Are Big City Schools Defying The Center For Diseases Control’ Guidelines

Nikki Attkisson | Last Updated : February 25, 2021

In Florida’s Miami-Dade County students are receiving in-person teaching, the maximum number in the United States. Students from high school, middle school and elementary school are receiving in-person classes since October. 

Even when the COVID-19 cases were surging at that time, 48% of the parents opted for in-person teaching for their kids.

Are Big City Schools Defying The Center For Diseases Control’ Guidelines

But now the Center for Diseases Control and Prevention had issued new guidelines for schools to be re-opened amidst the ongoing coronavirus pandemic.

Are Big City Schools Defying The Center For Diseases Control’ Guidelines

The CDC has categorized different districts into risk zones. Each coronavirus risk zone has to adhere to the prescribed CDC guidelines. While there are many who sees the opening of the middle and high schools as a high risk that is being overseen.

A news report by A.U.S. shows that many high schools are abiding by the CDC guidelines to prevent the spread of coronavirus infection.

All the CDC’s recommendations are strictly followed and even some additional measures are also taken by the school districts falling in the high-risk zone of the COVID-19 hit category. 

But the report also says that the K-12 schools are open full and wide, and also for 5 days a week, which is quite far from the recommended safety guidance. 

The new CDC guidelines about school reopening were released this month. It clarifies the time by which the schools can be re-opened for classroom teaching in a safe manner. Other guidelines describe how one can manage the schools as per the rate of transmission of COVID-19 in that particular community. 

The new CDC guidelines for schools that are re-opened for classroom teaching require everyone to wear masks. Masks are considered one of the best ways to reduce the transmission of infection to minimal. Apart from that, a distance of about 6 feet needs to be maintained among the people or students or anyone present at the place. 

Frequent hand-washing is mandatory. The facilities need to be cleaned, disinfected and sanitized regularly. Also, contact tracing and testing of the asymptomatic students or staff is also mandatory as per the new guidelines.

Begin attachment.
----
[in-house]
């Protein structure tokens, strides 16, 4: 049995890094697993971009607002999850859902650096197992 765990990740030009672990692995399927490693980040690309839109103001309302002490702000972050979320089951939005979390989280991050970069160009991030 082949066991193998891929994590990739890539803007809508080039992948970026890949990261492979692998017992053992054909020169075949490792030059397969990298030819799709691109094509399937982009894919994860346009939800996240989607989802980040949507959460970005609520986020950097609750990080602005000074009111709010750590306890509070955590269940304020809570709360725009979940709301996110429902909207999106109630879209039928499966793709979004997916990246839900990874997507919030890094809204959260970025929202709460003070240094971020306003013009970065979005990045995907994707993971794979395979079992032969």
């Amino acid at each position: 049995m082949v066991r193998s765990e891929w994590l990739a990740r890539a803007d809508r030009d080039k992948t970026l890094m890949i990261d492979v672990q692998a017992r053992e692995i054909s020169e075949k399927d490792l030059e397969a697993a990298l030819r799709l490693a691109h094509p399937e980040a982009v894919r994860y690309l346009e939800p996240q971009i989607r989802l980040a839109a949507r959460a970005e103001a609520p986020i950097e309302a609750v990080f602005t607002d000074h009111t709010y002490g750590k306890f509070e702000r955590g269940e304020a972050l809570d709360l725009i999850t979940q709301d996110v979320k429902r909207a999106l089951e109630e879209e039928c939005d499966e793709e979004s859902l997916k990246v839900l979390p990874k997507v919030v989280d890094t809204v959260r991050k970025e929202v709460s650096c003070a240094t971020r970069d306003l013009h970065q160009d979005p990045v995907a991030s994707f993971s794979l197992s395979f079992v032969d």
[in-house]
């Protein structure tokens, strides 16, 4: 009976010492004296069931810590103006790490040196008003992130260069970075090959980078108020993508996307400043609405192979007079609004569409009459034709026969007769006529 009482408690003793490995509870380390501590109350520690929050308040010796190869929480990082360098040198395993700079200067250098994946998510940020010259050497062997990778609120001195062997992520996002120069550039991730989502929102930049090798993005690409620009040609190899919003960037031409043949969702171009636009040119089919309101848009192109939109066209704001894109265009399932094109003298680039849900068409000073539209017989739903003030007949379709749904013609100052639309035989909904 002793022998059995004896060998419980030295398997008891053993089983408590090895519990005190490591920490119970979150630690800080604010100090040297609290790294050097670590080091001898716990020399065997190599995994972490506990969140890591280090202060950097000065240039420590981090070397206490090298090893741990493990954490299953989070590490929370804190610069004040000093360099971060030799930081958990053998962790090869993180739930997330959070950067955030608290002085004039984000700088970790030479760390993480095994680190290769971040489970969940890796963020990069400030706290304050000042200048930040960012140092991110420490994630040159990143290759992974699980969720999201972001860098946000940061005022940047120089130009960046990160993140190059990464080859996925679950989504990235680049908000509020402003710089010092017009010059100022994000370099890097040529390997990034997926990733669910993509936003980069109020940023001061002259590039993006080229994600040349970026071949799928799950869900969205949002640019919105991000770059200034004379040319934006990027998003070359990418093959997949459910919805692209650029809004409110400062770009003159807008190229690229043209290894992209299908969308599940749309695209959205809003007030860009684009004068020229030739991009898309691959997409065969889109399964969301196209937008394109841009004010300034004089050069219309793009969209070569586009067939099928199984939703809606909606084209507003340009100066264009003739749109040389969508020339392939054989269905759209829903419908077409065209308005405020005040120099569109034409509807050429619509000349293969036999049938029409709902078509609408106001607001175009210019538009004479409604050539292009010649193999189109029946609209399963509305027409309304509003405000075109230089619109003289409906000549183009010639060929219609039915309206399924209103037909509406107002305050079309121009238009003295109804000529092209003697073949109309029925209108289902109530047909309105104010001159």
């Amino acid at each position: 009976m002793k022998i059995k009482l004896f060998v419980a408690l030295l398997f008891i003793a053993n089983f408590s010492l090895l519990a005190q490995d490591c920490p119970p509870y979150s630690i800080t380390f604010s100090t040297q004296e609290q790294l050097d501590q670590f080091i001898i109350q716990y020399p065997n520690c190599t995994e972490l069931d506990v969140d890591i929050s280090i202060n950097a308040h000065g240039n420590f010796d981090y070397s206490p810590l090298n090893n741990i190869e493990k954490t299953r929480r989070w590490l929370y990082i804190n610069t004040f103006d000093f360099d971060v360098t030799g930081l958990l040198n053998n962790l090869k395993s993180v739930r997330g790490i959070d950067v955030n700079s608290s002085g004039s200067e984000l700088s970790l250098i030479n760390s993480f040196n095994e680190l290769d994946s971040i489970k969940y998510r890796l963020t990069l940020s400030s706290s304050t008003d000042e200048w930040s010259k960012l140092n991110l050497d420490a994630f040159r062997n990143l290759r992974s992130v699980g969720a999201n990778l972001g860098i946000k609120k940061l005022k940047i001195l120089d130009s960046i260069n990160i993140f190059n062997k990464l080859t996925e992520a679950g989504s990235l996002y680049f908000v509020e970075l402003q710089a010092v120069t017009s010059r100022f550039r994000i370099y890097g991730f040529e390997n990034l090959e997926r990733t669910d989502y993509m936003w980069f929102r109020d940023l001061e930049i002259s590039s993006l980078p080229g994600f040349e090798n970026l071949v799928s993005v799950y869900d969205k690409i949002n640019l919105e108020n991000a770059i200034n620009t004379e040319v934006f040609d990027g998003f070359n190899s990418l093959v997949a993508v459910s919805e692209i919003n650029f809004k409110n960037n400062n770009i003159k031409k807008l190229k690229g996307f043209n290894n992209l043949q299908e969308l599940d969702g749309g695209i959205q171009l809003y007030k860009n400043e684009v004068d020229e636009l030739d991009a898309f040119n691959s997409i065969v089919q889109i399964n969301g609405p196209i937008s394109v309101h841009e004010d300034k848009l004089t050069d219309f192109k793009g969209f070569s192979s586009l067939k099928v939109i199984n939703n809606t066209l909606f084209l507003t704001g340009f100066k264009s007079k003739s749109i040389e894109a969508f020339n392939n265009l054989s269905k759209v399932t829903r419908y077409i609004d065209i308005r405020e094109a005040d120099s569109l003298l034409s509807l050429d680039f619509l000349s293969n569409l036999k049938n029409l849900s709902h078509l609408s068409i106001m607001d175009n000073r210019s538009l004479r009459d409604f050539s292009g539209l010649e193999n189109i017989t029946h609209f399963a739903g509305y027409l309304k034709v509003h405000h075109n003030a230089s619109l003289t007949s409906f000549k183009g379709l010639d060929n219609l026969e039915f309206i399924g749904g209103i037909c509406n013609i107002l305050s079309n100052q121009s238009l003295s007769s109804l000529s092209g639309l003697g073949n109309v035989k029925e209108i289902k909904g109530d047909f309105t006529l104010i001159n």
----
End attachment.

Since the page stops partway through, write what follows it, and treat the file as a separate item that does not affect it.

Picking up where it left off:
The schools that fall in the high-risk zones need to continue with the virtual classes for middle and high school. The high-risk category is simple the communities that have a transmission rate of the COVID-19 infection as 90% or above.

However, elementary schools are advised to go hybrid by practising both virtual and in-person teaching. As long as strict social distancing can be maintained by restricting the attendance of students, the elementary schools can re-open.

CDC director Rochelle Walensky, however, said that the guidelines are only meant for providing a route to schools to safely proceed in the pandemic. School re-opening is not at all mandatory. It is advised to still continue with the virtual classes. But if required to re-open, they should do so while checking the spread of the infection simultaneously.

Alberto Carvalho, Miami-Dade County’s superintendent, said that they are prepared to follow all the guidelines to prevent COVID-19 while re-opening the school. They are preparing for this since March 2020 itself.

He also added that the community’s COVID-19 protocols are already in harmony with the CDC’s new COVID-19 guidelines for schools.

He said that it is the people outside the schools who are increasing the risk for the spread of the diseases. People are visiting beaches, going to restaurants to party, and in doing so are forgetting the COVID-19 protocols set by CDC. 

The schools on the other hand are in extremely controlled environment. Every protocol every guideline related to the pandemic are in place. 

While most of the schools fell in a COVID-19 high-risk category, schools are set to be re-opened with the recently released guidelines of CDC.

Nikki Attkisson

With over 15 years as a practicing journalist, Nikki Attkisson found herself at Powdersville Post now after working at several other publications. She is an award-winning journalist with an entrepreneurial spirit and worked as a journalist covering technology, innovation, environmental issues, politics, health etc. Nikki Attkisson has also worked on product development, content strategy, and editorial management for numerous media companies. She began her career at local news stations and worked as a reporter in national newspapers.

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